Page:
After two tours in Vietnam, Army chaplain Carter Tucker served in Germany and at Fort Benning. In Germany, he was also chaplain to a large civilian population of dependents, who could have it rough in a strange country. Even with all his time as a chaplain, and with his previous service in the Navy, he wonders if he'd done enough.
After responding to the Mayaguez Incident, the USS Coral Sea finished its visit to Australia for a commemoration of the Battle of the Coral Sea. Dan Spahn fondly recalls that visit and, when he returned stateside, he managed to secure shore duty for the remainder of his enlistment. His electronics training served him well in his post-military career.
After the Japanese surrendered, Gilbert Howland was transferred to an MP unit for a while, then discharged. He reenlisted after a year and left for a tour in Italy, guarding Trieste against Yugoslav incursion. (This interview made possible with the support of DAVID W. MARQUEZ.)
The Korean War had started when he graduated high school, and though he had started college, Carter Tucker felt the call to join the Navy. At first he was with the Seabee school but he wanted to go further than California so he volunteered for the unique world of submarine duty.
Walter Boomer talks about his promotions up the ranks of the Marines and what it was like to be a leading General. As he's driving to California, the news breaks out about Iraq invading Kuwait, and this completely changes the course for him and his family.
While on Cold War duty in Italy, Gilbert Howland found the time for golf, a little cognac and entertainment in a Trieste nightclub. One of the entertainers became very special to him. (This interview made possible with the support of DAVID W. MARQUEZ.)
General Buck Kernan's biggest heroes are the troops and NCO's that helped develop him into an effective leader. He feels privileged to have served with the Rangers. They are still the role models for the rest of the Army and that is why they lead the way.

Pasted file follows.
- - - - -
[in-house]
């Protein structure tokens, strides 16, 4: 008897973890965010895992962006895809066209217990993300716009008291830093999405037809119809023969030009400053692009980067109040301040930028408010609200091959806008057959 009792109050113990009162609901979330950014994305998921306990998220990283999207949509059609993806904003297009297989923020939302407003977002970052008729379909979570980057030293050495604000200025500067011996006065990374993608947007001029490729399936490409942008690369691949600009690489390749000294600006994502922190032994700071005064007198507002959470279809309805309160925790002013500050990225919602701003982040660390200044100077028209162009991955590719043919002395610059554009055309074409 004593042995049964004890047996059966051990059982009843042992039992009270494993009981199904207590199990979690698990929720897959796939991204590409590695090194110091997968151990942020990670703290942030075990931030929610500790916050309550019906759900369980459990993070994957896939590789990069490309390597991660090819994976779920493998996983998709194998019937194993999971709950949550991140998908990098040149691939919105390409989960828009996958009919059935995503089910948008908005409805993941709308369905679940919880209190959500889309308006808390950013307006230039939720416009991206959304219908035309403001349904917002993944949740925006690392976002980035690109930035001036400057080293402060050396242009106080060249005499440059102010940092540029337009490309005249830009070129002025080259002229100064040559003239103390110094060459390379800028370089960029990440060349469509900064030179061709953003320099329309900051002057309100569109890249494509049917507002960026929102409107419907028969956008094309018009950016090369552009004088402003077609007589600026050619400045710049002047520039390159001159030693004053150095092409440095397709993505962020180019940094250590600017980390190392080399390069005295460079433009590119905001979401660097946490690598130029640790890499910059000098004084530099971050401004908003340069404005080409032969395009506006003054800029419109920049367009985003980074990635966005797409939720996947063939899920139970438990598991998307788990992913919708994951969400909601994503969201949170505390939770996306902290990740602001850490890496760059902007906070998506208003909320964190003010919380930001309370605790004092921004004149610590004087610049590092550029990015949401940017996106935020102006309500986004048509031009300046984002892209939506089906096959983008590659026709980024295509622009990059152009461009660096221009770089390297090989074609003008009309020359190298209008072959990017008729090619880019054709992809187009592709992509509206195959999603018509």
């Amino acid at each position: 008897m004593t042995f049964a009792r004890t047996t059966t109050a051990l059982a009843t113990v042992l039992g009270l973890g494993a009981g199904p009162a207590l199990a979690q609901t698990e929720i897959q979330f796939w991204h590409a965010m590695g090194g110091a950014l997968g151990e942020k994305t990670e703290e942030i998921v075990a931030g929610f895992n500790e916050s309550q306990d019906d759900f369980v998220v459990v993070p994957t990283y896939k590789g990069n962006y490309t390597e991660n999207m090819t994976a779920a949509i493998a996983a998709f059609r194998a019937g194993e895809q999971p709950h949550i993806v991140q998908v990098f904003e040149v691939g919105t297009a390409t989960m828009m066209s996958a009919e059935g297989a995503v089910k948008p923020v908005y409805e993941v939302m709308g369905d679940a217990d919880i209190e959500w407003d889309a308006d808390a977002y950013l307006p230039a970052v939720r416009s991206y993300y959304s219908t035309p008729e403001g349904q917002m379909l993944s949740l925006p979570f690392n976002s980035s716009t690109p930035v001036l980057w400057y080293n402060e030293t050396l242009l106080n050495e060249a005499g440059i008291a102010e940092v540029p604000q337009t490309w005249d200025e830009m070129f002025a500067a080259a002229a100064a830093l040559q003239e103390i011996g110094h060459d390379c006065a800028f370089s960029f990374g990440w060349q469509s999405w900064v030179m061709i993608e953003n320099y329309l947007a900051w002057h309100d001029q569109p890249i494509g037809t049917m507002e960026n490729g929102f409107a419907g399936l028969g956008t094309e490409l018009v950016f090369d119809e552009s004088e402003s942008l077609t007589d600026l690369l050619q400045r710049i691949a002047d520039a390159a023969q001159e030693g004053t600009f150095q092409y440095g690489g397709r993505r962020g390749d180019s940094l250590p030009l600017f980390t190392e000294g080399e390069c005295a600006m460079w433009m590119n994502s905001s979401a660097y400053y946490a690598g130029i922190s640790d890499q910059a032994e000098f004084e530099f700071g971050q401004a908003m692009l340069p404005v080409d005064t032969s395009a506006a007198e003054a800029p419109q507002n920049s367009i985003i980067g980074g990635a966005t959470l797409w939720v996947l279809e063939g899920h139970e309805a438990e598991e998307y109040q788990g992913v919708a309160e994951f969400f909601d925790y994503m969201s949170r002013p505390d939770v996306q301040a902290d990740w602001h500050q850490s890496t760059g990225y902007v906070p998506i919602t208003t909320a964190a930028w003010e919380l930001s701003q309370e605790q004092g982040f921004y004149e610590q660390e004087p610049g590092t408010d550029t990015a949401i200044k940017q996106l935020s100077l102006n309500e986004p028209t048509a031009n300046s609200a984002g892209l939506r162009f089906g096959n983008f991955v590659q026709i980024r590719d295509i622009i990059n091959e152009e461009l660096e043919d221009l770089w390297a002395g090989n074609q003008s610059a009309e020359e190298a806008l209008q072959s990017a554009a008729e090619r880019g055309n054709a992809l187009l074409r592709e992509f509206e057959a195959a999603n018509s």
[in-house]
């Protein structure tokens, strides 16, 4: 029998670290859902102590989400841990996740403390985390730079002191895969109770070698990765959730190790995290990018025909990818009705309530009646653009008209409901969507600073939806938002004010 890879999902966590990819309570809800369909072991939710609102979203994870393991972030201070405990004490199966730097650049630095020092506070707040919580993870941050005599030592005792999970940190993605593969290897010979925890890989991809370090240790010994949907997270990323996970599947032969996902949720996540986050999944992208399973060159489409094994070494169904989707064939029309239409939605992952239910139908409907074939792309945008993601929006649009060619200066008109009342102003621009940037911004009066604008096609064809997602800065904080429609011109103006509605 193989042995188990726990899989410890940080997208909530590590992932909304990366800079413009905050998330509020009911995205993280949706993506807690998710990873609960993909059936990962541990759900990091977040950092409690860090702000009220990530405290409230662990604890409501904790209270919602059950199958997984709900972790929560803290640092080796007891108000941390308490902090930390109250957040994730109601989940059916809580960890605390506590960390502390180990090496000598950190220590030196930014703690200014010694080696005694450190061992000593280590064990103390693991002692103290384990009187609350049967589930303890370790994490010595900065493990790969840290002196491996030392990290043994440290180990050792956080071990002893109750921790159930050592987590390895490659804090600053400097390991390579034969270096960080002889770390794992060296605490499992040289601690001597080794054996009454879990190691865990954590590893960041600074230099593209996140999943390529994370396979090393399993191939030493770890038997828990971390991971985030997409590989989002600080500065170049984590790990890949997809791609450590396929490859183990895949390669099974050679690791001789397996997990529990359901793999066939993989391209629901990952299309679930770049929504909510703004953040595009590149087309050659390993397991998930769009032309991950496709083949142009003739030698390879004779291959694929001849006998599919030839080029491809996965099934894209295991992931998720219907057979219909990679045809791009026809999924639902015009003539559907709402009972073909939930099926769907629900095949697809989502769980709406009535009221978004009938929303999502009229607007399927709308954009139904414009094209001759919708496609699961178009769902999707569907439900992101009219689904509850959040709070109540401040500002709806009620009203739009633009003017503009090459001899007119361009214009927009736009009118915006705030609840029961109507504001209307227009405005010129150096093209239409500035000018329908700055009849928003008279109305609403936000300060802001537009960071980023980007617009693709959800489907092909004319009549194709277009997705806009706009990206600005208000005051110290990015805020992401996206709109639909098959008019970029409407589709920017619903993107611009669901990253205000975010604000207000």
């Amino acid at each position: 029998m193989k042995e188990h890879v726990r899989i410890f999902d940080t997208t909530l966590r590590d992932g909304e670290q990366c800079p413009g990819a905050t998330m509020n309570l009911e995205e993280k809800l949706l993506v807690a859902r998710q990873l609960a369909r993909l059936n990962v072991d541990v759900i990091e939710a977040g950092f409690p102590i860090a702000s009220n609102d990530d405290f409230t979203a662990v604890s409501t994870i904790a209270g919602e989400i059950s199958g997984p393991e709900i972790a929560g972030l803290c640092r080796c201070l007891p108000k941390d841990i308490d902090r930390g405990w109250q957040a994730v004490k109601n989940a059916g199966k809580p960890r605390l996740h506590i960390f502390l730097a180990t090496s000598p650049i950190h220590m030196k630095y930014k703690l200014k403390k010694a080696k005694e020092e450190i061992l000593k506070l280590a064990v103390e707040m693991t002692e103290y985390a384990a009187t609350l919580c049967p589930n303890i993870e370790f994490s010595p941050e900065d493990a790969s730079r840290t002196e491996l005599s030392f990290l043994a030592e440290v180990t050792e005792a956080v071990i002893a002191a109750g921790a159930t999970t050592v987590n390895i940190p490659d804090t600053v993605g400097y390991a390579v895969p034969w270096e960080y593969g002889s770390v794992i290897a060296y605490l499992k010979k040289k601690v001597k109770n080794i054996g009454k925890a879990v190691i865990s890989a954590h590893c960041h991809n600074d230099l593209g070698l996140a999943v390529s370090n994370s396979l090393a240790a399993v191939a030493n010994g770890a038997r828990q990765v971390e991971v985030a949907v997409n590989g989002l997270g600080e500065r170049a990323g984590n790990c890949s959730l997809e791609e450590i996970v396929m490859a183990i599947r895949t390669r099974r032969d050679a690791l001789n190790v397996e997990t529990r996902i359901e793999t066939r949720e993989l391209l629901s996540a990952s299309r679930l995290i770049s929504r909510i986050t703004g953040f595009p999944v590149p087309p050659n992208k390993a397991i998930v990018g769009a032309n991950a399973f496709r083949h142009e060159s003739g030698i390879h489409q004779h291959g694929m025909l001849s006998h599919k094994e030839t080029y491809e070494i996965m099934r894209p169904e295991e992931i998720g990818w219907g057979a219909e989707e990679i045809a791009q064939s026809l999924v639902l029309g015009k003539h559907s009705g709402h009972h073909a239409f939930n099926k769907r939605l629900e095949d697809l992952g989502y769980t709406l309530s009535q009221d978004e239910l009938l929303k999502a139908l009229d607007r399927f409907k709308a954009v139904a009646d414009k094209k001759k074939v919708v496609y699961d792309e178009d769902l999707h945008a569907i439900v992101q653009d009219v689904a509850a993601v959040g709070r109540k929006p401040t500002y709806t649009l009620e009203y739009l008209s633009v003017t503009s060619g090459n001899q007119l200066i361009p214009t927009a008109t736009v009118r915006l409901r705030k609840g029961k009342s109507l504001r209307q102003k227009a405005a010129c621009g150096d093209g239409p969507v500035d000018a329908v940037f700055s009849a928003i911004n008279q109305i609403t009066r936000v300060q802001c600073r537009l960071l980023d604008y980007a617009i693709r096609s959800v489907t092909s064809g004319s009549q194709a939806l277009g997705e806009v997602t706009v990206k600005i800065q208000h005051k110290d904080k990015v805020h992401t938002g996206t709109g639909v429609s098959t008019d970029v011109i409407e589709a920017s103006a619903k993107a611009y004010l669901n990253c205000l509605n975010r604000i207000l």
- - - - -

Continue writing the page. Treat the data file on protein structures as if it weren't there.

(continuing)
Tricky situations are nothing new to Walter Boomer. In this clip, he talks about one time in particular that he was caught in the middle of Iraqi territory, with only his other men to count on. To follow up, he also discusses which position he prefers to hold and the debate between soldiers "then and now."
When he was serving outside the Ranger Regiment, General Buck Kernan thought mostly about getting back. When he did return, he began planning the operation in Panama that became known as Just Cause. After an unusual jump with the softest landing he ever experienced, he witnessed the courage and good judgment of two young Rangers.
LTG Ken Keen reflects on the importance of mentors in his career, beginning with the ROTC instructor who talked him into going to Ranger school while still in college. When he retired from the Army, he found a way to carry this forward at Emory University.
Jon Keen was back in Italy training with his Airborne unit when he got two pieces of news. One was that deployments would be extended to fifteen months and the other was that they would be returning to Afghanistan instead of going to Iraq. This time it would be the Korangal Valley which challenged the men and the action began the very first day.
When peace came to Korea, Gilbert Howland's first job was to disburse a giant supply of lumber for the construction of new fortifications. Then it was back to Fort Dix and the training regiment, but it was his next post that he describes as a Christmas present; Hawaii. (This interview made possible with the support of DAVID W. MARQUEZ.)
There was a concern that Saddam Hussein's Scud missiles could be fired against Israel, so a Ranger detachment was one of the units inserted into Iraq to make sure that did not happen. As part of this operation, LTG Ken Keen was helped by the close camaraderie among Rangers, men that he already knew and men that he just met and could trust.
There was one last big action just before his tour was over and then Jon Keen could look forward to returning home. The replacement unit that moved into his position in Afghanistan began taking casualties right away, so nothing had changed. He reflects on the challenges he faced there and how the attack on September 11, 2001 shaped his life.